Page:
27 Ways to Use the Verb Fare in Italian

Common idioms, phrases, and proverbs using the verb “fare”

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Filippo, Michael San. "27 Ways to Use the Verb Fare in Italian." ThoughtCo, Feb. 8, 2017, thoughtco.com/italian-verb-fare-2011684. Filippo, Michael San. (2017, February 8). 27 Ways to Use the Verb Fare in Italian. Retrieved from https://www.thoughtco.com/italian-verb-fare-2011684 Filippo, Michael San. "27 Ways to Use the Verb Fare in Italian." ThoughtCo. https://www.thoughtco.com/italian-verb-fare-2011684 (accessed October 23, 2017).
Fare un caffe!
Fare un caffe!. Kathrin Ziegler

The verb “fare” is one of the most diverse verbs in Italian. You can use it to ask how the weather is and to talk about an upcoming trip you’re taking. You can use it to tell someone you’re going on a walk and that you’re waiting in line. In short, you can express yourself in a lot of ways using the verb “fare.”

 

 

Since the verb “fare” is derived from facere, a Latin verb of the second conjugation, it’s considered an irregular second conjugation verb.

It doesn’t follow the regular pattern of conjugation (infinitive stem + endings).

 

How to Conjugate “Fare”

Fare (to do, to make) is conjugated in the present tense as follows:

 

io faccio

noi facciamo

tu fai

voi fate

lui, lei, Lei fa

loro, Loro fanno

Fare also has an irregular past participle: fatto.

 

Ways to Use the Verb “Fare”

IDIOMATIC EXPRESSIONS USING FARE

fare i compiti

to do one's homework

fare il biglietto

to purchase a ticket

fare la fila / la coda

stand on line / wait on line

fare la spesa

to go grocery shopping

fare le spese

to go shopping

fare forca

to play hookey

fare vedere

to show someone something

fare una domanda

to ask a question

fare una fotografia

to take a picture

fare una passeggiata

to take a walk

fare colazione

to have breakfast

fare un viaggio

to take a trip

fare un capello in quattro

to split hairs

farsi la barba

to shave

farsi coraggio

to take heart

fare castelli in aria

to daydream

fare fingere

to pretend, make believe

fare male

to be painful, to ache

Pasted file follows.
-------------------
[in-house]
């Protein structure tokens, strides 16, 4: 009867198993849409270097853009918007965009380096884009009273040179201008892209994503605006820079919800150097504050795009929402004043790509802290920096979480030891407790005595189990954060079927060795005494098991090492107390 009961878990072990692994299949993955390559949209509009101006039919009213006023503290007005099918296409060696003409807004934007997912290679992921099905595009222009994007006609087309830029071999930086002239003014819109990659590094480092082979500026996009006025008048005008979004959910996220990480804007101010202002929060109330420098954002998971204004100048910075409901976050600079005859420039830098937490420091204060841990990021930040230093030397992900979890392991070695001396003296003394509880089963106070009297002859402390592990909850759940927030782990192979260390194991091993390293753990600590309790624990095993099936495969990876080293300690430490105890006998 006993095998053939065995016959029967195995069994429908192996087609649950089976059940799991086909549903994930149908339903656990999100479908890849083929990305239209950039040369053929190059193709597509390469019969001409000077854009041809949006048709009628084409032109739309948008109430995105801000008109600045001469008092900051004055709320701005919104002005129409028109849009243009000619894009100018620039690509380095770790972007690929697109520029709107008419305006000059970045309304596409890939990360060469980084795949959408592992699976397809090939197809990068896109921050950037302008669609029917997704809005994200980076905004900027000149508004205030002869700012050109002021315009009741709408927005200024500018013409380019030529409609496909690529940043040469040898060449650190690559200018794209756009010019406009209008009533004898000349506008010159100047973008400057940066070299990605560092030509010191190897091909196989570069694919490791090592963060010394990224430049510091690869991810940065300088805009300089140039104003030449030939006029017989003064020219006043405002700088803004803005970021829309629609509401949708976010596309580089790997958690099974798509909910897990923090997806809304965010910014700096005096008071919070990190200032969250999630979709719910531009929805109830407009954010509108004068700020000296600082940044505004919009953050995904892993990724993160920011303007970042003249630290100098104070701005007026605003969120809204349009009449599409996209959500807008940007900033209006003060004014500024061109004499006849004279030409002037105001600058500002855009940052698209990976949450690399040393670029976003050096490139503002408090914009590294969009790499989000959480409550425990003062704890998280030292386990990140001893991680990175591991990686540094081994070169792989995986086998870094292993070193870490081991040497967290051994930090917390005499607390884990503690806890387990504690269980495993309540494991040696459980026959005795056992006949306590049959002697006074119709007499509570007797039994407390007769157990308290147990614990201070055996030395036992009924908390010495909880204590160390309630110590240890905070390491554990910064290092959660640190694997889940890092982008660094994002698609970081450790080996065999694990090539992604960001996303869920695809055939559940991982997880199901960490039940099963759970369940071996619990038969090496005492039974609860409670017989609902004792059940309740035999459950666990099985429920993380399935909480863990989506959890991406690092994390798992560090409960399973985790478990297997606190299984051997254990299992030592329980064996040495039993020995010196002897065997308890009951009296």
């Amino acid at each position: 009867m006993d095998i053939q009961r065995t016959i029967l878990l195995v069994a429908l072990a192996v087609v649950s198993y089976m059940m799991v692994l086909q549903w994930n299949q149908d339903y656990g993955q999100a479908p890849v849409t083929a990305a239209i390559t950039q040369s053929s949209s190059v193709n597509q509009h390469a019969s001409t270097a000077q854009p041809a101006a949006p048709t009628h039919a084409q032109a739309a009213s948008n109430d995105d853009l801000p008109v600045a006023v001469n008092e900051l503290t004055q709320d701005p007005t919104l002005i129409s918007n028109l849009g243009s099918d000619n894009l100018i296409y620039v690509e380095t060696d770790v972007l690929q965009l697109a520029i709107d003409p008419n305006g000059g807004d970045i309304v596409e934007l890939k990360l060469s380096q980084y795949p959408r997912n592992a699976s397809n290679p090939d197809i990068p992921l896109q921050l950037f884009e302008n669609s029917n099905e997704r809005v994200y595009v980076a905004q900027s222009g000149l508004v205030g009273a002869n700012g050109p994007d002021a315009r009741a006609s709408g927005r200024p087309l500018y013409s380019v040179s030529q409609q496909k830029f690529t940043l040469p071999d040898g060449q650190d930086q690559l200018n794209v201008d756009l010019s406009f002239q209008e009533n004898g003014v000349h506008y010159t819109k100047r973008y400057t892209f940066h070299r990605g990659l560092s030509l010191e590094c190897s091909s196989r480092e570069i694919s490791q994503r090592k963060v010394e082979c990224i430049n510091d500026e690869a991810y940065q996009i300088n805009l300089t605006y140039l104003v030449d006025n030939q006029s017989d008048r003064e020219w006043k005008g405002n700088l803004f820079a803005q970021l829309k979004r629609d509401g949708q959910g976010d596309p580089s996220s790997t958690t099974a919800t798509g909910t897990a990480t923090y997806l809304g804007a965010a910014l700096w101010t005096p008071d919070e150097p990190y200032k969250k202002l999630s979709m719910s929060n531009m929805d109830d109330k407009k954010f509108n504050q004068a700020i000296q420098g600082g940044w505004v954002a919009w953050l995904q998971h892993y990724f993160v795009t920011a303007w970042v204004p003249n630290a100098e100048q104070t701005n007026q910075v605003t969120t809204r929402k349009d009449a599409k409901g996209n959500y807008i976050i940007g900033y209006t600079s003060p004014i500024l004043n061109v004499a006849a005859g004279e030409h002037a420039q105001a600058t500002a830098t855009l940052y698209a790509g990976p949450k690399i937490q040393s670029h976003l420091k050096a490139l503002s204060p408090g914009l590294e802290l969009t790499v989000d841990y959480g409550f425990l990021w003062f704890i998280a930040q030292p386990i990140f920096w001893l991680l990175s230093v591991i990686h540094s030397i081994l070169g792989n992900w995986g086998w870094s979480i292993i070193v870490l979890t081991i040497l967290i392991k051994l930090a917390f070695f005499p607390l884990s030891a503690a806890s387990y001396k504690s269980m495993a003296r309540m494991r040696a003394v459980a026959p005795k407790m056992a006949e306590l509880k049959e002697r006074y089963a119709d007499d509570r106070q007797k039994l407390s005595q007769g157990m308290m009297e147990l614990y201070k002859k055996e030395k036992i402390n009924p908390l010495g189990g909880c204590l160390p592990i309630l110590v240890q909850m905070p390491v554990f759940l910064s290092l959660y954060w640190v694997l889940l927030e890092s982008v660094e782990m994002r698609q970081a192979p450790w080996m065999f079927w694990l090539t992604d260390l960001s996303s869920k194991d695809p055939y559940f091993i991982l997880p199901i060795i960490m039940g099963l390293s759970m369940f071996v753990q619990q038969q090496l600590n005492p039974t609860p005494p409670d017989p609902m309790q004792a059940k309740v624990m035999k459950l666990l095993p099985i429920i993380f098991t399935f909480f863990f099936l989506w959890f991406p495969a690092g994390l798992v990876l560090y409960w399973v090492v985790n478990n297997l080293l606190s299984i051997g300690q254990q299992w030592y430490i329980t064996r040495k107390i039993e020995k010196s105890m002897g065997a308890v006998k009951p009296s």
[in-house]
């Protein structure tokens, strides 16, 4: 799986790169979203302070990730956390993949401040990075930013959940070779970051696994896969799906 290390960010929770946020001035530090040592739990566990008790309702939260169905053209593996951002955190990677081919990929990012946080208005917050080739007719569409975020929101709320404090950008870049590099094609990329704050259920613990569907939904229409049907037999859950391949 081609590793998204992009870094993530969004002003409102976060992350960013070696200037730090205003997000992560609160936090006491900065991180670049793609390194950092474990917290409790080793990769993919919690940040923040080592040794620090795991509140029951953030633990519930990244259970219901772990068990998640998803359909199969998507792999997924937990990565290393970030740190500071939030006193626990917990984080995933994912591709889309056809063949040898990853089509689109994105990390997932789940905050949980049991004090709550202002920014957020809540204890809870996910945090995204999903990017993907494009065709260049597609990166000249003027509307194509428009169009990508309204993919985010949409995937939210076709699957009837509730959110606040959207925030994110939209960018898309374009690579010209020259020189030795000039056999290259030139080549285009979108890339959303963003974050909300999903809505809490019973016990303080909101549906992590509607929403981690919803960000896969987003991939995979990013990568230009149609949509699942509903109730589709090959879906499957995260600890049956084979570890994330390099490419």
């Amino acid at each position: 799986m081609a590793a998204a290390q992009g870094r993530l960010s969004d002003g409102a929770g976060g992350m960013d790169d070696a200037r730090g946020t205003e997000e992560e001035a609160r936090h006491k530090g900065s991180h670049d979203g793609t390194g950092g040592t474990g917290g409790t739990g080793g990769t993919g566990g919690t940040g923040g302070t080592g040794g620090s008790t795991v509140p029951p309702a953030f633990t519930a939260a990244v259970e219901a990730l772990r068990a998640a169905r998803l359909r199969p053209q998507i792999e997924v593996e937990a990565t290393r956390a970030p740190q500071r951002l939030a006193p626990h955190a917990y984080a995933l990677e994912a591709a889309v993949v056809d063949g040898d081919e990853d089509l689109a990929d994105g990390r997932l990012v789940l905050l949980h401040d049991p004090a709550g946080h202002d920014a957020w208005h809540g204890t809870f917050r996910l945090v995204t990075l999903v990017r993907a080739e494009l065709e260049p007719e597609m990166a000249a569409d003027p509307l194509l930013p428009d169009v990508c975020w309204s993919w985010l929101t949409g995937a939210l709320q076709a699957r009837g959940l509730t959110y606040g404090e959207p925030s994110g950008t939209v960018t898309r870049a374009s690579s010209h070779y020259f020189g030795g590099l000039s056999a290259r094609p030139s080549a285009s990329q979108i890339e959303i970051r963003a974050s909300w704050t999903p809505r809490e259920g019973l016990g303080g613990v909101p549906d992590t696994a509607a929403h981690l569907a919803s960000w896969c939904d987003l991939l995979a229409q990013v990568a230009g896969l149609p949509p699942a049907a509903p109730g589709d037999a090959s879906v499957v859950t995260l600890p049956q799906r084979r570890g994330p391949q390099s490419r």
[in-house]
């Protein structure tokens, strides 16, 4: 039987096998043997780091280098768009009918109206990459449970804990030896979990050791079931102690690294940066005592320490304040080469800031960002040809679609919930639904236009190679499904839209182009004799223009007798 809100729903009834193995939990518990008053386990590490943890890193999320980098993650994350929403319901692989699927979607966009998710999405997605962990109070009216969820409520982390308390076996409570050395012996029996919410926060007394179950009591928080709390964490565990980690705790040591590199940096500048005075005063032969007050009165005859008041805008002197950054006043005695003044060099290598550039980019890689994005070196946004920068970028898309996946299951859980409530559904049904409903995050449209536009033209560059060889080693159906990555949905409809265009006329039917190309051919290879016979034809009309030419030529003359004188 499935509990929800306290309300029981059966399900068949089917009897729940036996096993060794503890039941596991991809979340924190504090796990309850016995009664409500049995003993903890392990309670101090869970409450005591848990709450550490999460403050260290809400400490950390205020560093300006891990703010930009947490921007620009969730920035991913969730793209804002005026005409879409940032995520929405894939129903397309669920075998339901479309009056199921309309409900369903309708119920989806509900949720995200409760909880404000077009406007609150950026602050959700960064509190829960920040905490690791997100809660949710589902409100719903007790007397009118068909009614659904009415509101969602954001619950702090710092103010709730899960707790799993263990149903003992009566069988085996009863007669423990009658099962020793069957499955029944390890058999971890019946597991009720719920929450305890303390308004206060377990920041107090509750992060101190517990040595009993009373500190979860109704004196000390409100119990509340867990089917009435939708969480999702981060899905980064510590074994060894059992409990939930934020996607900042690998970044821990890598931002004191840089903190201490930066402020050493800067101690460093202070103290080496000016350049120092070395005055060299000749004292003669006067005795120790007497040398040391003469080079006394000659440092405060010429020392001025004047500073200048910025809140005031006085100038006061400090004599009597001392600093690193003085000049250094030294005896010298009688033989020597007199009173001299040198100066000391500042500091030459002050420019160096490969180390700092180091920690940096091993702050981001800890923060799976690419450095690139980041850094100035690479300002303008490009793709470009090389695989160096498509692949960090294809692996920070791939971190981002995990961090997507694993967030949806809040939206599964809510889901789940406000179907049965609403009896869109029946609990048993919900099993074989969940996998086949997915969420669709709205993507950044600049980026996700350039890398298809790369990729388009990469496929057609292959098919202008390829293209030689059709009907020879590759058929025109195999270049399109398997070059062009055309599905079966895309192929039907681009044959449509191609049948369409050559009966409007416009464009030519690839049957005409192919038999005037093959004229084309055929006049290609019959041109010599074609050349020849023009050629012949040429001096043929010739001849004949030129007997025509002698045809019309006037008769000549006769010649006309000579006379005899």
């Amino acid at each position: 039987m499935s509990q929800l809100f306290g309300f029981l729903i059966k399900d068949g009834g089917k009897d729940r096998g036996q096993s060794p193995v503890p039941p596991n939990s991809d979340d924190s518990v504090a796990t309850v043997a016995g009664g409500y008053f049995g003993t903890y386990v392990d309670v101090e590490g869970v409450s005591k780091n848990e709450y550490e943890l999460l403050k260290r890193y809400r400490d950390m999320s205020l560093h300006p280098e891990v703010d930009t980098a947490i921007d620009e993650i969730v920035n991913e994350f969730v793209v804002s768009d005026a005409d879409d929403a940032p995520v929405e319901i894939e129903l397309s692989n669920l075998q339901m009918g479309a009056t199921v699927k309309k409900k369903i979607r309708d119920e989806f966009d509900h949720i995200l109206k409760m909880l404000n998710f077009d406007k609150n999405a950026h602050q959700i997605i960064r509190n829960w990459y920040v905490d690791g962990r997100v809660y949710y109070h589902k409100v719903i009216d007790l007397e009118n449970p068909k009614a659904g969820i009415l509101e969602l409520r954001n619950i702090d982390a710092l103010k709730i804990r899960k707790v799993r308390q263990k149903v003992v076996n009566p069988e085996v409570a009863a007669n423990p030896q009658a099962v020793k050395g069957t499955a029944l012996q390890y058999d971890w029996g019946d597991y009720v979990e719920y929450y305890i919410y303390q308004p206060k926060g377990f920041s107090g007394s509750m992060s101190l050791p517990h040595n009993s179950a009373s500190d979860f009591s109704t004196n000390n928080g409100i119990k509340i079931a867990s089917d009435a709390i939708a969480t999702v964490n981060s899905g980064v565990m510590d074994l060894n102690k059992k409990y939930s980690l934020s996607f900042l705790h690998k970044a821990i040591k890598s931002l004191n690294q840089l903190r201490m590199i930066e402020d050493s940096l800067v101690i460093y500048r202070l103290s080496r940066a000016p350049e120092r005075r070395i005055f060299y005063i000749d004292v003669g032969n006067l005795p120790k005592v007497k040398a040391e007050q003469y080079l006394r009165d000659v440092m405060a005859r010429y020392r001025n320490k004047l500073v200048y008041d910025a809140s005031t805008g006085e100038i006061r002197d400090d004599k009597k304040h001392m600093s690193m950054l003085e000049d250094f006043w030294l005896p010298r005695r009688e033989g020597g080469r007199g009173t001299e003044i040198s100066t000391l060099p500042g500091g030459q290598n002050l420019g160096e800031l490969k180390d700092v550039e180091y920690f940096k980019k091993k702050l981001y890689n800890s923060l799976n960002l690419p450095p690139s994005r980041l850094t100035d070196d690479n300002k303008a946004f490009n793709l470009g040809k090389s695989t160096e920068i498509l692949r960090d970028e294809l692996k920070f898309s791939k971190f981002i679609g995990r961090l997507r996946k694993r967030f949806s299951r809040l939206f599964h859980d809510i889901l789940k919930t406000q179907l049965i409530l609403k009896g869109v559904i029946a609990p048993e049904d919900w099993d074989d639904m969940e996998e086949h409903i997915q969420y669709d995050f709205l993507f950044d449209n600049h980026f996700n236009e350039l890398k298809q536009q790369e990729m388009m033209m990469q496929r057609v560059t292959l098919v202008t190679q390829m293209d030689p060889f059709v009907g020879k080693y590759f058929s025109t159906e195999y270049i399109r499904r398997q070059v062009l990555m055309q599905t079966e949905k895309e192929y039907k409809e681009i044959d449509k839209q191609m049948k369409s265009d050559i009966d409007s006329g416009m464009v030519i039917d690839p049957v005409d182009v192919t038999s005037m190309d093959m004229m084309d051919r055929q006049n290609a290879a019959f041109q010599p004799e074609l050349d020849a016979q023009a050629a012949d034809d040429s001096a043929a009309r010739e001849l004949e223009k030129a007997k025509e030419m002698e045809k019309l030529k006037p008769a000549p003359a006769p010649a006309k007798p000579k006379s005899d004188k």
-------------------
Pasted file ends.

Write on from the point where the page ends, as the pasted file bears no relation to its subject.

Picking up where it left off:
farsi in là

to step to one side

fare di tutto

to do everything possible

fare del proprio meglio

to do one's best

farsi degli amici

to make friends

fare alla romana

to split the check

fare il pieno

to fill up the gas tank

fare passare

to let through

 

 

The Weather—Il Tempo

The verb “fare” is used in many expressions relating to the weather.

  • Che tempo fa? - How is the weather?

  • Fa bel tempo. - The weather is nice.

  • Fa cattivo tempo. - The weather is bad.

  • Ha fatto caldo. - It has been warm.

  • Qui fa sempre freddo. - It's always cold here.

  • In primavera fa sempre fresco. - In spring, it's always cool.

    Note!: In the preceding examples, it is an impersonal subject and is not translated into Italian.

     

    The verb “fare” expresses the basic idea of doing or making, as in “fare gli esercizi - to do exercises” and “fare il letto - to make the bed,” but is is also used in many idioms.

     

     

    Proverbs with “Fare”

    Besides idiomatic expressions, the verb “fare”  is used in a number of proverbs.

    • Fare e disfare è tutt'un lavorare.—It's all go, it's a hard life.

    • Chi la fa l'aspetti.—You will get as good as you gave.

    • Chi fa da sé fa per tre.—If you want something done, do it yourself.

    • Non fare agli altri ciò che non vorresti fosse fatto a te.—Do as you would be done by.

    • Tutto fa brodo.—Every little bit helps.

    • Chi non sa fare, non sa comandare. —A bad worker is a bad master.

    Format
    mla apa chicago
    Your Citation
    Filippo, Michael San. "27 Ways to Use the Verb Fare in Italian." ThoughtCo, Feb. 8, 2017, thoughtco.com/italian-verb-fare-2011684. Filippo, Michael San. (2017, February 8). 27 Ways to Use the Verb Fare in Italian. Retrieved from https://www.thoughtco.com/italian-verb-fare-2011684 Filippo, Michael San. "27 Ways to Use the Verb Fare in Italian." ThoughtCo. https://www.thoughtco.com/italian-verb-fare-2011684 (accessed October 23, 2017).